Tempo tapping means that you can set the tempo of the metronome by tapping some part of the screen.
Tempo tapping will be available in the next version of Barbara.
Barbara has bar buttons for many time signatures, but those buttons do not cover all possible time signatures. To solve this problem, there exist the grey buttons. By using the grey buttons in a certain way, it is possible to play time signatures for which single buttons do not exist.
We can think that the following button creates the 'metronomic music': tick, tock, tock, tock
Then, there is the following button that creates just the 'tick' sound.
And the following button that creates just the 'tock' sound.
By using the last two mentioned buttons it is possible to make rare time signatures. For example, you can think that the following piece contains two bars with time signatures 9/4 and 11/4.
By using the grey buttons, it is possible to make almost any kind of time signature. If you use the repeat signs, you can repeat the artificial bars that are made with two buttons. For example, the following sequence plays four 7/16 bars which are followed by a single 9/16 bar.
Barbara maintains lists of sequences of bars. By pressing the Lists button, you can find the following lists.
This list contains the sequences of bars that you have composed yourself. The list is in alphabetical order. You must give a name to the sequence of bars that you have composed in order to make it enter this list. It is possible to delete those sequences that you do not need any more. If you want to modify a named sequence, you have to first select it.
If you need to find a sequence of bars that you have used recently, you can check the Played list. Barbara automatically lists here the sequences that have been played. The last played sequence is the first in the list.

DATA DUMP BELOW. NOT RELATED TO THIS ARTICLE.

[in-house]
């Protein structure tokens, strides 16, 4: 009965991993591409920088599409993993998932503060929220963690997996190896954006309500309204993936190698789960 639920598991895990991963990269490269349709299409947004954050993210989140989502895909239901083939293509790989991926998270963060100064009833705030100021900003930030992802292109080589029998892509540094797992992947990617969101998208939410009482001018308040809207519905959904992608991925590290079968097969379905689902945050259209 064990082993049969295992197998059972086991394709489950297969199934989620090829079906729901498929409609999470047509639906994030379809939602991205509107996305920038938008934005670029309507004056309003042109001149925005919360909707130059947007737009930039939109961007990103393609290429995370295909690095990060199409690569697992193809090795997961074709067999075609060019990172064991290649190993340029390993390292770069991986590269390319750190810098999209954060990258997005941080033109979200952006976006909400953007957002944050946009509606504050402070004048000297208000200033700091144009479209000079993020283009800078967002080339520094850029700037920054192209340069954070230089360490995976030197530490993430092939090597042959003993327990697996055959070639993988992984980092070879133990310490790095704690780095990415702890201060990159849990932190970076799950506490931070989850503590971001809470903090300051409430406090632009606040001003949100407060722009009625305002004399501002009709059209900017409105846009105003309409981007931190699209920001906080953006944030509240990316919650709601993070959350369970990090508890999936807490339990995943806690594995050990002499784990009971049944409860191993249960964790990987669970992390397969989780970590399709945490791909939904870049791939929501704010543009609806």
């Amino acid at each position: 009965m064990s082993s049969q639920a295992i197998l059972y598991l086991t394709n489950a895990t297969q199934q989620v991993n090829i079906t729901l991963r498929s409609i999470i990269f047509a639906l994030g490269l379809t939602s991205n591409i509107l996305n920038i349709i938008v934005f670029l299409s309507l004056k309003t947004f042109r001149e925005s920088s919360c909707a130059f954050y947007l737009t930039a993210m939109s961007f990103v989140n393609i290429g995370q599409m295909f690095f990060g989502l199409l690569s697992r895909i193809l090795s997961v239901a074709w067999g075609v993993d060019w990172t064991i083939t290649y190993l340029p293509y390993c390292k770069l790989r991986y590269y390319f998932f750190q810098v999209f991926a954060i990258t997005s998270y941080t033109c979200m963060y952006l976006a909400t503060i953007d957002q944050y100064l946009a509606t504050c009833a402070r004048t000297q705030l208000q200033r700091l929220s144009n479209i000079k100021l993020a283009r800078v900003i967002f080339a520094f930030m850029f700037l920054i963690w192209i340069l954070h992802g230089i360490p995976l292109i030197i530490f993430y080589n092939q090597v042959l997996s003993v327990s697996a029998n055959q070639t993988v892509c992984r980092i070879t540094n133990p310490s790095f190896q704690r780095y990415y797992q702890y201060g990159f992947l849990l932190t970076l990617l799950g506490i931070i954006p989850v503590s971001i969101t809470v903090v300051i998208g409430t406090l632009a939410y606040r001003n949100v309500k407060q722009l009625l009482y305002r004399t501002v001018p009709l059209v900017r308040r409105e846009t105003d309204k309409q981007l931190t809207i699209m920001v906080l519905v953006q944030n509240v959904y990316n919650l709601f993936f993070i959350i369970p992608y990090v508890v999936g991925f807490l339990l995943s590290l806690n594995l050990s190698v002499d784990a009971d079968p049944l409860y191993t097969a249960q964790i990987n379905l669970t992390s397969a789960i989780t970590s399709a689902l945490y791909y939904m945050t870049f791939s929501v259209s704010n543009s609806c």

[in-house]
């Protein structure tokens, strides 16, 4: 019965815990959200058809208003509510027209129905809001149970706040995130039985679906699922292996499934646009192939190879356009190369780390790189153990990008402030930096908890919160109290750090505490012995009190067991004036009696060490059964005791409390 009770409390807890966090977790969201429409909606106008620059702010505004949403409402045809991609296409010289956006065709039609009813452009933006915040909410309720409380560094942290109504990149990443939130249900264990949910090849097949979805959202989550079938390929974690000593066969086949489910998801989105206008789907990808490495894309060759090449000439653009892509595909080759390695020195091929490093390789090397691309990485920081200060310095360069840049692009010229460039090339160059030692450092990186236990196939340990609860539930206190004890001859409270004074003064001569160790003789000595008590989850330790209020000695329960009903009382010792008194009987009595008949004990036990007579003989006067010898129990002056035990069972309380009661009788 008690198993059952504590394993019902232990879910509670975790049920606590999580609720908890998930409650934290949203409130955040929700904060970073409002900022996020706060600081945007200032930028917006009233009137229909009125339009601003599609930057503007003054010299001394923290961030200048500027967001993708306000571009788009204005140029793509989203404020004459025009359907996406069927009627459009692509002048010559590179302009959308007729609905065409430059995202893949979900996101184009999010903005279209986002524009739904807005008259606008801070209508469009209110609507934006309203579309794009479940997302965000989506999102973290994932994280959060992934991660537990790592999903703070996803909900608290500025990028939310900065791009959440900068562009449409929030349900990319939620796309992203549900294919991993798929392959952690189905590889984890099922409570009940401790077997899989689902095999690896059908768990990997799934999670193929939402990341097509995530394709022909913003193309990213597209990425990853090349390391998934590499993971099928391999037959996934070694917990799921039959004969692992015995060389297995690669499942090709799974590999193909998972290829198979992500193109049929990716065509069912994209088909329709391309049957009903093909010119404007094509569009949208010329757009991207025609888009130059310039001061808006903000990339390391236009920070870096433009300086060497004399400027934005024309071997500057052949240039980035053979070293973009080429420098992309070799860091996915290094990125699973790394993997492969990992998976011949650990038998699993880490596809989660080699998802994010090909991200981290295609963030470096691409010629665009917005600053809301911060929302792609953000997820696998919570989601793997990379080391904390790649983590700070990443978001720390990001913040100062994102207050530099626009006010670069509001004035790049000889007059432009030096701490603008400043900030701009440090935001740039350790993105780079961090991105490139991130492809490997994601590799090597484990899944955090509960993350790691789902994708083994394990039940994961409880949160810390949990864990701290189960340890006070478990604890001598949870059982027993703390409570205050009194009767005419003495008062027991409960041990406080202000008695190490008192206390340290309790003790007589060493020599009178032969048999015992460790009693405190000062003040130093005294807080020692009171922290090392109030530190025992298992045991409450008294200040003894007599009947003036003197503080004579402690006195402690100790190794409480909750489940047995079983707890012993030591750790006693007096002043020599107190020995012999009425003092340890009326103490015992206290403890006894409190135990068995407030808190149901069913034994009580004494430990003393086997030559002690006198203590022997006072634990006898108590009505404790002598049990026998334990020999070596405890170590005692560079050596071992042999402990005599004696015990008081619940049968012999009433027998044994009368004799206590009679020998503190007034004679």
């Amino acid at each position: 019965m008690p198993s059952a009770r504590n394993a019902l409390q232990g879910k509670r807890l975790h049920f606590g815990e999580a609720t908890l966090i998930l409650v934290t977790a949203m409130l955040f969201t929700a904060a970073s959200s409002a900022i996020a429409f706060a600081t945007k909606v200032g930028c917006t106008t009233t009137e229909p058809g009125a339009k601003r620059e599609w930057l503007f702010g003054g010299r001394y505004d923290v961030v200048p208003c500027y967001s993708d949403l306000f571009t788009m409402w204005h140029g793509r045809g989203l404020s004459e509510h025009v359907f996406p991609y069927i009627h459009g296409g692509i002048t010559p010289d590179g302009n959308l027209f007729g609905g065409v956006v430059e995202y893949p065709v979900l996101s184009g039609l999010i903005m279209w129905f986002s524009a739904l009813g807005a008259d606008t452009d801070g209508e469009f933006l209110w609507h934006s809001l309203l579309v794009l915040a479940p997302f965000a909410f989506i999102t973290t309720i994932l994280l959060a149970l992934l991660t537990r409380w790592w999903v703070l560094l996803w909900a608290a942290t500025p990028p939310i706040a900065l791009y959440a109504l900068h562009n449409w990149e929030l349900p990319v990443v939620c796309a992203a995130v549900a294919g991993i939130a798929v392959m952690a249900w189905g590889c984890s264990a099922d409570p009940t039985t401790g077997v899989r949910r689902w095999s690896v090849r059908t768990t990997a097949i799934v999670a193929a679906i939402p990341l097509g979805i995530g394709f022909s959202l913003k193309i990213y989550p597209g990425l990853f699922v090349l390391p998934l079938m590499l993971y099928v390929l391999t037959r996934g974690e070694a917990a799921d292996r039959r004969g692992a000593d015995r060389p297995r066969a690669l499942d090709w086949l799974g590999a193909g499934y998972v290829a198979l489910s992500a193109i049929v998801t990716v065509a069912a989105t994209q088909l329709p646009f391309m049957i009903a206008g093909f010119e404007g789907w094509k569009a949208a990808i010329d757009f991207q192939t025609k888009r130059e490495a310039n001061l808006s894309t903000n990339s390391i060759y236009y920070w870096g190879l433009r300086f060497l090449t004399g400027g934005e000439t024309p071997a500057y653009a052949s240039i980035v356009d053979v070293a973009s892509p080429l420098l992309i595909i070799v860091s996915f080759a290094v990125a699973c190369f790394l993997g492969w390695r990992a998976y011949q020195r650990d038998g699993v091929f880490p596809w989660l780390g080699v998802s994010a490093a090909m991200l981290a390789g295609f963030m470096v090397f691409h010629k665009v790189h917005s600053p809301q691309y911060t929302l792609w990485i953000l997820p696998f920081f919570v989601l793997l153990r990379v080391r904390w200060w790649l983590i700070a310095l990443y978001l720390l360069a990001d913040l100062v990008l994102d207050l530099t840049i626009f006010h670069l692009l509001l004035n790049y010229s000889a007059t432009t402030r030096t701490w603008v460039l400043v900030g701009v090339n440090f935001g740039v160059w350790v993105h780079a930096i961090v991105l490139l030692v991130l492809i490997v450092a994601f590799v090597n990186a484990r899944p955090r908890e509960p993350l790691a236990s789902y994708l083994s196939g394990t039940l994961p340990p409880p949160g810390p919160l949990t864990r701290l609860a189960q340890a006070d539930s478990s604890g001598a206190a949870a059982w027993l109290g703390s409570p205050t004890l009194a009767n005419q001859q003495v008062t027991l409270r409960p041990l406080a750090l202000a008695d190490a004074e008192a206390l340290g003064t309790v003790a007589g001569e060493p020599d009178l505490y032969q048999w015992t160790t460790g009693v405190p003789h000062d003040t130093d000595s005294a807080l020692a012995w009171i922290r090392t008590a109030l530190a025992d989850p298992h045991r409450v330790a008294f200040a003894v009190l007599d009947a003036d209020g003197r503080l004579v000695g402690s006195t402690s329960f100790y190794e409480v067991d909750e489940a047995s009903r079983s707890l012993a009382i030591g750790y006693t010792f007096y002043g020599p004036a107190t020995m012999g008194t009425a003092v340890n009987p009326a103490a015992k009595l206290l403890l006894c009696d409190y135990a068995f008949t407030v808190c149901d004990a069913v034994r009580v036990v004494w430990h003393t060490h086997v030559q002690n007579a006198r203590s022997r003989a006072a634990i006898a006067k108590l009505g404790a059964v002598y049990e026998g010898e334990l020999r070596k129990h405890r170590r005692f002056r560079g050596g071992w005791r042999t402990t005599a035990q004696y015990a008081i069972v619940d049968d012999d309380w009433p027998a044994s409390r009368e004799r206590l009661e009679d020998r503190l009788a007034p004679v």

This list should help you to learn how Barbara can be used. The demos show various features of the metronome.
If you create a new sequence of bars but you do not give it a name, the sequence will be given an artificial name and it will be stored in the Bin list. If you modify a named metronomic sequence, the old version will be stored in Bin. When you delete a piece from the Named list, it will be moved to Bin. The latest additions to Bin are put to the beginning of the list. Old sequences from the end of the Bin list are deleted automatically.
One selectable list is called Demo. The demos show many possibilities how Barbara can be programmed and used.
Below you can see a partial list of demos that can be selected to be played by the metronome.
By using the Info button you will find a long scrollable page that provides information and some buttons and switches with which you can do some settings. The settings are explained on that page.
Please, read also the warnings that you can find in Info & Settings.
Barbara works in iPhone, iPad, and iPod touch.
You can use the App Store App in your iPhone, iPad, or iPod touch to get Barbara. If necessary, please, seach with words "Barbara the Metronome". Barbara will work also in older devices that can use version 12 of the iOS operating system. iPhone 6 is one such device. An Android version of Barbara is under development.